New York Gov. Andrew Cuomo (D) said on Saturday that while lawmakers could theoretically pass marijuana legalization legislation remotely via online meeting software such as Zoom during the coronavirus pandemic, he wouldn’t necessarily advise it because of the complex nature of the issue.
During a press conference, the governor was asked about the prospects of legalizing cannabis amid the health crisis after the legislature failed to accomplish it in the state budget. He responded that “it’s totally up to them” and noted that legislators are hard at work despite not being able to convene at the capitol.
“From a taxpayer’s point of view, if they think their assemblyperson or senator isn’t working because they’re not here, they have to think again,” Cuomo said. “They’re working. They’re working probably harder than they normally work.”
That said, adult-use marijuana legalization could prove too complicated to tackle remotely, he indicated.
“In terms of passing legislation remotely, they can do that. That’s up to them,” the governor said. “As far as getting into a very complex issue that requires real analysis and real data and trying to do that on Zoom conferences, I don’t know that that’s the best way to do it, but that’s up to them also.”
The year started off with a strong push from Cuomo to enact legalization through the budget. But as the virus spread and legislative priorities shifted, it became increasingly clear that the legislature wouldn’t be able to reach an agreement on the policy change ahead of an April 1 deadline.
Earlier this month, he said that the legislative session and push for legal cannabis is “effectively over” for 2020 and so reform would likely have to wait.
A key lawmaker introduced a revised legalization bill last month—and while advocates had hoped its language could be inserted in the budget, it’s possible that legislators could take it up as standalone legislation even while they practice social distancing and legislate remotely. But the governor doesn’t seem optimistic about that possibility.
Given that negotiations didn’t produce a passable legalization bill last year when the state wasn’t grappling with a health crisis, it’s unclear if lawmakers will prioritize the issue and reenter into those negotiations in the short-term.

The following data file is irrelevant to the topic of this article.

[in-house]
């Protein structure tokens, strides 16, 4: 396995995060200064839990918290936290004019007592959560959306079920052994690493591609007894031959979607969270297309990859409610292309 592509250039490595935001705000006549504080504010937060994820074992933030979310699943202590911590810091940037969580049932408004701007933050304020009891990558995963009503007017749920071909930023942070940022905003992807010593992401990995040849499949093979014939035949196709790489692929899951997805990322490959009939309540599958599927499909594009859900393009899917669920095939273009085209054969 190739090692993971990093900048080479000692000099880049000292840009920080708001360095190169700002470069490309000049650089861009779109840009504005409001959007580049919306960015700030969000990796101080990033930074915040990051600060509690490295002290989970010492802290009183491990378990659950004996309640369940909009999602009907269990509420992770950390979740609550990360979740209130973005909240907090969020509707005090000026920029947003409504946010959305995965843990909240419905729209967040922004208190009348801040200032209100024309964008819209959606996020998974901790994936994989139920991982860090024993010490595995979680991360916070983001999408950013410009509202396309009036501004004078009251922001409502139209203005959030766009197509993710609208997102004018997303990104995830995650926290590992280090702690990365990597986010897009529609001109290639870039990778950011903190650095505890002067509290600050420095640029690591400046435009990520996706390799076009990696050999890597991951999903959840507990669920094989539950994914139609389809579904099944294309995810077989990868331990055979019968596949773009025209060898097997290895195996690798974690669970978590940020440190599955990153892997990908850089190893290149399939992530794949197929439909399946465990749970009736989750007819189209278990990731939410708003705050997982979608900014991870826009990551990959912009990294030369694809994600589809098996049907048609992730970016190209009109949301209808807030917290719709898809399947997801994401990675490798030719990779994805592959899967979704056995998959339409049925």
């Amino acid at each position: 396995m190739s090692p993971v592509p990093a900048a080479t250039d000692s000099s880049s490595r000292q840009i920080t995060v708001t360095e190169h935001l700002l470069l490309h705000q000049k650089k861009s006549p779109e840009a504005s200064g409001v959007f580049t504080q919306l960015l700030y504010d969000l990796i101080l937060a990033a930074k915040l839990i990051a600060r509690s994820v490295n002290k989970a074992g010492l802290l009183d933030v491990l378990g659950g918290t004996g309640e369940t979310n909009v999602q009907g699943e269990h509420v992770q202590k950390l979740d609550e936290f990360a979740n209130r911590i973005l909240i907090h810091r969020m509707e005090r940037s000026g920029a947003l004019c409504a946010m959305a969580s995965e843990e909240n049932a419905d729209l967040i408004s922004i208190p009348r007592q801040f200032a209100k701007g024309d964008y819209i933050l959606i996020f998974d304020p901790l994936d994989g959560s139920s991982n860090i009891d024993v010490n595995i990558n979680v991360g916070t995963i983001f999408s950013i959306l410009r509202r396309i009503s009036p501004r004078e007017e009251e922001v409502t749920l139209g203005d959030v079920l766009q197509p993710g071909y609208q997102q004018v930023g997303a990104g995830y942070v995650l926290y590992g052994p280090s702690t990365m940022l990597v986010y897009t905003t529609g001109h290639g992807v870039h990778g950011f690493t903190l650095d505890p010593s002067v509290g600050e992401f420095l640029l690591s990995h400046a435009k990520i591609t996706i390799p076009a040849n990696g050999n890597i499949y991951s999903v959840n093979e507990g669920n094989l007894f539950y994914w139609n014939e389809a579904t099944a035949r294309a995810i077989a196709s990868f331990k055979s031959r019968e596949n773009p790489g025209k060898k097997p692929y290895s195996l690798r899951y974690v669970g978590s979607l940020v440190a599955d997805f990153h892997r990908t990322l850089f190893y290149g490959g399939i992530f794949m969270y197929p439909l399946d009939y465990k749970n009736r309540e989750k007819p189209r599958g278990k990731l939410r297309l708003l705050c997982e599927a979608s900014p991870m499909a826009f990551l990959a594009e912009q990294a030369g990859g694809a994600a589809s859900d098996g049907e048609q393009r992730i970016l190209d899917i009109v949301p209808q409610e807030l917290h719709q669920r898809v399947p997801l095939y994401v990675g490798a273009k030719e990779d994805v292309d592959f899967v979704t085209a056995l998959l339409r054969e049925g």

All that said, regional talks about coordinating a legalization plan has enabled the state to communicate more effectively about a COVID-19 response with surrounding states, Cuomo said at an earlier briefing.
New York isn’t the only place where drug policy reform has been interrupted by the outbreak.
In Washington, D.C., advocates for a measure to decriminalize psychedelics requested that the mayor and local lawmakers allow them to accept online signatures for their ballot petition.
An effort to legalize medical cannabis in Nebraska is facing similar signature gathering challenges. Missouri activists officially ended their legalization campaign last week due to the coronavirus pandemic.
In Oregon, advocates for a measure to decriminalize drug possession and a separate initiative to legalize psilocybin for therapeutic purposes have suspended in-person campaign events amid the pandemic.
Idaho activists announced that they are suspending their ballot campaign, though they are still “focusing on distributing petitions through online download at IdahoCann.co and encouraging every volunteer who has downloaded a petition to get them turned in to their county clerk’s office by mail, regardless of how many signatures they have collected.”
In Arizona, a legalization campaign is petitioning the state Supreme Court to instruct the secretary of state to allow individuals to sign ballot petitions digitally using an existing electronic system that is currently reserved for individual candidates seeking public office.
North Dakota advocates said earlier this month that they are suspending their campaign to put marijuana legalization on the November ballot due to the coronavirus outbreak.
Photo courtesy of Mike Latimer.